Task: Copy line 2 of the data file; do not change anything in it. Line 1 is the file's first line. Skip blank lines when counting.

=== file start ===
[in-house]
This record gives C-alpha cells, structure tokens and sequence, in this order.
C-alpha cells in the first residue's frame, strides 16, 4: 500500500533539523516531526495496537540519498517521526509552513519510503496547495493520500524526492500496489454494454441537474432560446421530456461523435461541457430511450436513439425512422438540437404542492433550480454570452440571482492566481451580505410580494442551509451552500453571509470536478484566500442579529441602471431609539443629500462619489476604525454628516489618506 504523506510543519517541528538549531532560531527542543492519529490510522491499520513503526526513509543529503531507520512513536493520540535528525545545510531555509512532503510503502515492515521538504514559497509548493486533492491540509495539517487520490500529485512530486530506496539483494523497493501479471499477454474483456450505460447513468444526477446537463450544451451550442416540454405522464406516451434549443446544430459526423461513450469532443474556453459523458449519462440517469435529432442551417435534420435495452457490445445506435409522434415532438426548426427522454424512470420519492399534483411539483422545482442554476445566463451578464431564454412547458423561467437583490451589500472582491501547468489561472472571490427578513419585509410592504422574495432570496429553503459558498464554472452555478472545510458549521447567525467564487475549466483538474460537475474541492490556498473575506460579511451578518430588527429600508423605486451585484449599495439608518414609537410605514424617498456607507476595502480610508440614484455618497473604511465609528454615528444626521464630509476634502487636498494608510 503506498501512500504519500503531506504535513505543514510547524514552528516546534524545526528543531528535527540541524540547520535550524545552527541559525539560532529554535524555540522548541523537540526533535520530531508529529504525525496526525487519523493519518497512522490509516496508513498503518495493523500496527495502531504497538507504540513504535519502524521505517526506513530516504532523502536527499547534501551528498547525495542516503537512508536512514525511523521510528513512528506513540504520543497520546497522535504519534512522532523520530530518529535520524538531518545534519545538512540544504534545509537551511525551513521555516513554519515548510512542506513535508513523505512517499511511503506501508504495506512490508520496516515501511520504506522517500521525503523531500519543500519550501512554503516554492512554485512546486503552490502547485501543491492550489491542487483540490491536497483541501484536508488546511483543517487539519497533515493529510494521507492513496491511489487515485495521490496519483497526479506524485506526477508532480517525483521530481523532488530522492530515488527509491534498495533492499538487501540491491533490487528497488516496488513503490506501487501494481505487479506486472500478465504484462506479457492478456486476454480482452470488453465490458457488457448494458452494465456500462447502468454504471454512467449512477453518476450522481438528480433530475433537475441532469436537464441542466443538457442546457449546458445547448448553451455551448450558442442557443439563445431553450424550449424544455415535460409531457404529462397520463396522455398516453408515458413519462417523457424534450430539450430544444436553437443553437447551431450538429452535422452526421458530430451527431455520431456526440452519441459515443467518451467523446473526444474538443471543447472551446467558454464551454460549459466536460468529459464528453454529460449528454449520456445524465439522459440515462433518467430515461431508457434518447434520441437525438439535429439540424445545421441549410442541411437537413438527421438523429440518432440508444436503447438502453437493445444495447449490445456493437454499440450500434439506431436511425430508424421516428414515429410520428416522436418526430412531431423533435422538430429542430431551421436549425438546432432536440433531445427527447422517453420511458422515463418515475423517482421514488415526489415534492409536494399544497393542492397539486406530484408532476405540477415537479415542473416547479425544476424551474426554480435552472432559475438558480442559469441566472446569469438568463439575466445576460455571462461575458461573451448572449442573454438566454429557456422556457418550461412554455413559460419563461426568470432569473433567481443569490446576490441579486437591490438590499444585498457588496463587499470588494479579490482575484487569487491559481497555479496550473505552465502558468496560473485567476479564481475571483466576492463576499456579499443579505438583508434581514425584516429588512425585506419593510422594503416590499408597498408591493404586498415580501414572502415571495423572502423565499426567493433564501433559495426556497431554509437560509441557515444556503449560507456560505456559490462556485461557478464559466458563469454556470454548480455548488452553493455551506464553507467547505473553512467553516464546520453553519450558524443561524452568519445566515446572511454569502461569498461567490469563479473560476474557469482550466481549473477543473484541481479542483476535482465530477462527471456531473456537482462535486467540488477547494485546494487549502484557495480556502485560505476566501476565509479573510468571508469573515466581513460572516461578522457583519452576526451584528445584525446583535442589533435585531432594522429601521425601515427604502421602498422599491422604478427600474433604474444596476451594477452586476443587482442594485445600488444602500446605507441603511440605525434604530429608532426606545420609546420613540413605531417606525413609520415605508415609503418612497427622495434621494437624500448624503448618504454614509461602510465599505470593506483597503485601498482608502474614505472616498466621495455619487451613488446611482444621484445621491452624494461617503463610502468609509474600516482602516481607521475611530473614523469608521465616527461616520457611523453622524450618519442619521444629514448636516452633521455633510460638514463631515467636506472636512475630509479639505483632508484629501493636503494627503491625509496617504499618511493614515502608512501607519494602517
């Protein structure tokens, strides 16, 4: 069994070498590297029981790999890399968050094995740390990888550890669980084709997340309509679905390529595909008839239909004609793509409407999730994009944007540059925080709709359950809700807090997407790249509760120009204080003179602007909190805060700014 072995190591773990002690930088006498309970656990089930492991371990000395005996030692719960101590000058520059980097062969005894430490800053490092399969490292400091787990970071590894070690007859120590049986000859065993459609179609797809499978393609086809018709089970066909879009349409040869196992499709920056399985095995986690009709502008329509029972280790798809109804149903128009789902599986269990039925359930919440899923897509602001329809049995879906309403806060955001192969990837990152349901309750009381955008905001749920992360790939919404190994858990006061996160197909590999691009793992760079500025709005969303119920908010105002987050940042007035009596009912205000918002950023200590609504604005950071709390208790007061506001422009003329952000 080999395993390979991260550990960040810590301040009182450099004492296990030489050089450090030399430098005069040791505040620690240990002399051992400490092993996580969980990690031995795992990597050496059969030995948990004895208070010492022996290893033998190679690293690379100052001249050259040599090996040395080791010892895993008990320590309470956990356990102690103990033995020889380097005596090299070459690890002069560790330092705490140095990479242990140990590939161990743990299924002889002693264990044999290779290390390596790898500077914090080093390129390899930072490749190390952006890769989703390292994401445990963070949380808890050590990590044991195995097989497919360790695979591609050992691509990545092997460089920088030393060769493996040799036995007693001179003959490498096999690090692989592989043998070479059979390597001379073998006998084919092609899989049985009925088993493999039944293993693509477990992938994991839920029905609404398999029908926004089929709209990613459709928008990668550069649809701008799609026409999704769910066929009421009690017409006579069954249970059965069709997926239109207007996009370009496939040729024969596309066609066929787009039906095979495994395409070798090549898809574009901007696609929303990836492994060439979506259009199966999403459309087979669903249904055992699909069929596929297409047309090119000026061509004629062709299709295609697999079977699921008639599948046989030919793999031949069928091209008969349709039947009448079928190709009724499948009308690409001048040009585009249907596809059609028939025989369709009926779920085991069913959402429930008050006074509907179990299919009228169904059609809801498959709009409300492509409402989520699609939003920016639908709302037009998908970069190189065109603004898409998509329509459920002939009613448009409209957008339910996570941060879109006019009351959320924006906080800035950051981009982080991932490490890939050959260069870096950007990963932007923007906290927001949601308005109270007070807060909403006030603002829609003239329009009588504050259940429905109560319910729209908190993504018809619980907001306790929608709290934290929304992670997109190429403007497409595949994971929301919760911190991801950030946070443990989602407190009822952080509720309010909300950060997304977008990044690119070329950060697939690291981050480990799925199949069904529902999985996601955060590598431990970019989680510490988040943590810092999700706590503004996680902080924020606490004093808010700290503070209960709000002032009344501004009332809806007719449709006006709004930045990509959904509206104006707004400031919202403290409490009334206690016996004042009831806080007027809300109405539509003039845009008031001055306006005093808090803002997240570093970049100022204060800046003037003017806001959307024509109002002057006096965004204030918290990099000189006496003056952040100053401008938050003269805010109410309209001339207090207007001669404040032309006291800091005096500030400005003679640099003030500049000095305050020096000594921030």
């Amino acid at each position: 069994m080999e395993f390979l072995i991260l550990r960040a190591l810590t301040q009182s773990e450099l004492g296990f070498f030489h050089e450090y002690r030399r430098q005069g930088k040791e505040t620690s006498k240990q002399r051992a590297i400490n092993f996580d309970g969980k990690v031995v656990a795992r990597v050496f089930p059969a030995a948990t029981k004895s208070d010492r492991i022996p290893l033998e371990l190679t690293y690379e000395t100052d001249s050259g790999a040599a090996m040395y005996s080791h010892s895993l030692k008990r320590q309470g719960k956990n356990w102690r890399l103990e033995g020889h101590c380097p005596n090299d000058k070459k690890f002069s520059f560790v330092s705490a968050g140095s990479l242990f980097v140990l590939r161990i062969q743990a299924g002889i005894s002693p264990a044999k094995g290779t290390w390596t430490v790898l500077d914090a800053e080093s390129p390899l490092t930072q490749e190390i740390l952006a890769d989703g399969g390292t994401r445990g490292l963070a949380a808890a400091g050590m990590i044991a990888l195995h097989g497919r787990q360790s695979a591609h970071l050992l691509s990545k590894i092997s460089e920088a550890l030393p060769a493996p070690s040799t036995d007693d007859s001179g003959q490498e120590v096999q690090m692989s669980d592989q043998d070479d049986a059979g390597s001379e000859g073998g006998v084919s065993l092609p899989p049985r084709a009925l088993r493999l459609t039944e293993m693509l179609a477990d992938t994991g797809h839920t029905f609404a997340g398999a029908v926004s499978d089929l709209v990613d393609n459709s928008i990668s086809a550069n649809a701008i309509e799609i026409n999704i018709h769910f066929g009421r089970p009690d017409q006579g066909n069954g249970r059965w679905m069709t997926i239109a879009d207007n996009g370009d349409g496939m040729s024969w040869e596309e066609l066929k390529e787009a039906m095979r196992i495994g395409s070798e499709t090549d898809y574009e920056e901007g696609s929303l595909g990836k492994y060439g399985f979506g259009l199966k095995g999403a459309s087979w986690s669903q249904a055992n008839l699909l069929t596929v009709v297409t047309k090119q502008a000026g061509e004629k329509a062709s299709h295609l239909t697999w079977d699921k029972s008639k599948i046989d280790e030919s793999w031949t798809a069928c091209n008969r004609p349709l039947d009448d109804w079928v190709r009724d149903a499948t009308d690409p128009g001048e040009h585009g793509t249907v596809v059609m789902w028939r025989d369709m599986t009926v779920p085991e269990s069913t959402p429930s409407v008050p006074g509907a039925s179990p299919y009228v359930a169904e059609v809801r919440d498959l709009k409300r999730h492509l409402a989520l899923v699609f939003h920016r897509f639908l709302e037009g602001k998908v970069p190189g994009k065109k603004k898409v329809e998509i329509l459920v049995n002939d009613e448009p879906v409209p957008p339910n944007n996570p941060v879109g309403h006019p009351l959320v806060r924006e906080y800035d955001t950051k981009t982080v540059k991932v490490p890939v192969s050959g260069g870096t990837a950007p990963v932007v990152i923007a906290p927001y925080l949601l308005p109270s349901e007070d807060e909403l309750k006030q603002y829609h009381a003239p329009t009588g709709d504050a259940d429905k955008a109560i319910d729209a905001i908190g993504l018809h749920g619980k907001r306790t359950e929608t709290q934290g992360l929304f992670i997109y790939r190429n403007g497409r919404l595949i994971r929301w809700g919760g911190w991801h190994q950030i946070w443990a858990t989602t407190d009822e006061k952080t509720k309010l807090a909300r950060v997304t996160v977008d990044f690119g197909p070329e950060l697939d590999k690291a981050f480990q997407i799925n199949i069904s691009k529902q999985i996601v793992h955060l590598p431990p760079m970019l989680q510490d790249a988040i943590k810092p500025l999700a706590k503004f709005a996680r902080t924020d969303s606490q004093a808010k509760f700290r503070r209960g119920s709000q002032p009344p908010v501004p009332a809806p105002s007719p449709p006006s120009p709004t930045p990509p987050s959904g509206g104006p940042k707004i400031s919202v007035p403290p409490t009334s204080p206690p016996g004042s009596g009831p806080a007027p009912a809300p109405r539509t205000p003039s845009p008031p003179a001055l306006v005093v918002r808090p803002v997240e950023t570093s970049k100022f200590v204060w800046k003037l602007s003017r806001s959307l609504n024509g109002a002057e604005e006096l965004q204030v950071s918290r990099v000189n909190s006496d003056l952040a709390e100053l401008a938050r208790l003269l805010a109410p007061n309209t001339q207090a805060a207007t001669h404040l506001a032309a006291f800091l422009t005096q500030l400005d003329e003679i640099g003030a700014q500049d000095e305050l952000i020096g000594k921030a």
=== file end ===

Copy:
This record gives C-alpha cells, structure tokens and sequence, in this order.